Virtually the same thing happened to the unborn children, more than twenty years later. The July 3, 1984 Los Angeles Times reported:

More than 16,000 fetuses stored by Los Angeles County since they were found in a repossessed shipping bin in 1982 cannot be given burial as human remains, the state Court of Appeals has ruled.

The Los Angeles Herald, on July 10, 1984, editorialized:

Truth is, the pro-abortion litigants -- and the Court of Appeals -- wouldn' t be satisfied with even a non-sectarian burial. They object to the fetuses being buried at all [favoring instead, incineration as medical waste], because that would seem to support anti-abortionists' claims that the fetuses are, or were, human beings.


This practice of dehumanizing disfavored minorities also helped facilitate genocide against Native Americans. According to Donald Slotkin' s Regeneration Through Violence, Wesleyan University Press, 1973, William Bradford, governor of the Massachusetts Bay Colony, set the tone for countless whites who would denounce the Indian as "a wild beast ...." In 1881, writing in The American Law Review, 15 (January):21-37, legal scholar George F. Canfield opined that "an Indian is not a person within the meaning of the Constitution." He added that:

Congress may prevent an Indian leaving his reservation, and while he is on a reservation it may deprive him of his liberty, his property, his life .... Congress may break its treaties with him as it may repeal a statute.

It was then broadly legal to kill Native Americans.

According to Parade magazine, Sunday, July 18, 1999, American Indians are "... the country' s poorest, sickest and least-educated minority. They have the highest suicide rate and lowest life expectancy. Alcohol addiction is rampant." Their plight is no doubt a product of their terrible mistreatment by the dominant culture.

The Orange County Register (CA) carried a Boston Globe story on August 8th, 1999, headlined "Records detail Vermont sterilization project," with a subhead which read "Social scientists in the '20s and 30s hoped to weed out ' degenerate' bloodlines." The story reported:

... the Vermont Eugenics Survey' s 12 year study of ' good' families and ' bad' families, which was widely circulated among policy-makers and culminated in a law providing for the sterilization of several hundred poor, rural Vermonters, Abenaki Indians and other people deemed unfit to reproduce [emphasis added].

More recently, The Orange County Register (CA), May 31, 1999, reported death threats (" Save a whale, harpoon a Makah" ) against members of the Makah Native American tribe who killed a gray whale off the Olympic Peninsula in Washington. The article quotes David T. Wellman, a research sociologist at the University of California, Berkeley, and author of the book Portraits of White Racism, Cambridge University Press, 1993:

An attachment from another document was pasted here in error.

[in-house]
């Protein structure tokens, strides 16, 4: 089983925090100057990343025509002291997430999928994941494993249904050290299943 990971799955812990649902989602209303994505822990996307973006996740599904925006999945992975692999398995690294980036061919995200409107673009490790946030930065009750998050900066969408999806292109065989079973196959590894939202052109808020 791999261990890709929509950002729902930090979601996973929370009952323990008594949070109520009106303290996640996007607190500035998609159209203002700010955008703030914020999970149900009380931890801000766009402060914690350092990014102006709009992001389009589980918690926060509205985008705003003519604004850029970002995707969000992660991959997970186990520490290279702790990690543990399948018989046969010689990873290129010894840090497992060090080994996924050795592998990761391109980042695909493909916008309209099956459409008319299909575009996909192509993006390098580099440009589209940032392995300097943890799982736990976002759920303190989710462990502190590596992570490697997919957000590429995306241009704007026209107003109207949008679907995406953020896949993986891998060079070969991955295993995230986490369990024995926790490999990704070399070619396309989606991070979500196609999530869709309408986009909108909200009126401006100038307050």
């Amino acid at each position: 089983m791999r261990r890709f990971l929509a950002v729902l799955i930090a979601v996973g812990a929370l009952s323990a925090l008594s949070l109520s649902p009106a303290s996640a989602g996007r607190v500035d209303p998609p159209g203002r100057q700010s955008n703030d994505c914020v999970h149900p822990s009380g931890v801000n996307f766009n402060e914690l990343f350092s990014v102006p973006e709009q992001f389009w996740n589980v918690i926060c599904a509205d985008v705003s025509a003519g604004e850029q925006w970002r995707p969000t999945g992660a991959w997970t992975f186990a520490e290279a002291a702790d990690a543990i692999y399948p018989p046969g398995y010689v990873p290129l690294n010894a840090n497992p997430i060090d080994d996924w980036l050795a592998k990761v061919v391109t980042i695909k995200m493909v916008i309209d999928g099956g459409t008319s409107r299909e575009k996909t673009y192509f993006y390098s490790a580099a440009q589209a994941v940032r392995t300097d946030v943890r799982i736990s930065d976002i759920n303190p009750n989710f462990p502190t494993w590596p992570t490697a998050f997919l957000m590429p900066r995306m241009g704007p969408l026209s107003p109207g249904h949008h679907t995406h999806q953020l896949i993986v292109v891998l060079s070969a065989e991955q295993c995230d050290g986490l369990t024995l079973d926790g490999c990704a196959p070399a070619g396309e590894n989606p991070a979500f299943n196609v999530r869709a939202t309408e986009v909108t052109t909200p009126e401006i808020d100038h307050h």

'When you start hearing language that it' s time to hunt Indians again, you have to realize that' s the language of genocide,' Wellman said. A necessary presupposition is that Indians are subhuman, ' huntable' like animals .... 'Violent racism is almost never recognized as racism while it's happening; it's called something else,'

Wellman said.

That's why the violence of abortion is called "choice" instead of "baby-killing." And violence against Indians is still happening at shocking levels. A New York Times News Service story dated February 15, 1999, is headlined "Study: Violent crimes against Indians twice U.S. average:"

American Indians are victims of violent crimes at more than twice the national average and, unlike the situation among whites and blacks where the large majority of crime victims are of the same race as the perpetrators, 70% of those committing crimes against Indians are of a different race, according to the first comprehensive study of crimes involving Indians, which was released ... [recently] by the Justice Department.


In his medical textbook Abortion Practice, Alpenglo Graphics, 1990, Warren Hern, M.D., compares the unborn child to a "parasite." "Parasite" was the exact word Hitler used to dehumanize Jews in his grotesquely anti-Semitic Mein Kampf, translated by Ralph Manheim, Houghton Mifflin (1971). Slurs of this sort paved the way for Hitler, IN 1935, to sign The Nuremberg Laws which codified the exclusion of Jews from German society. The next year the Reichsgericht, Germany' s highest court would legalize the Holocaust. It was then broadly legal to kill Jews. The U.S. Supreme Court' s decision in Roe did the same to the unborn in 1973, ruling that "the word person ... does not include the unborn." It was then broadly legal to kill unborn children.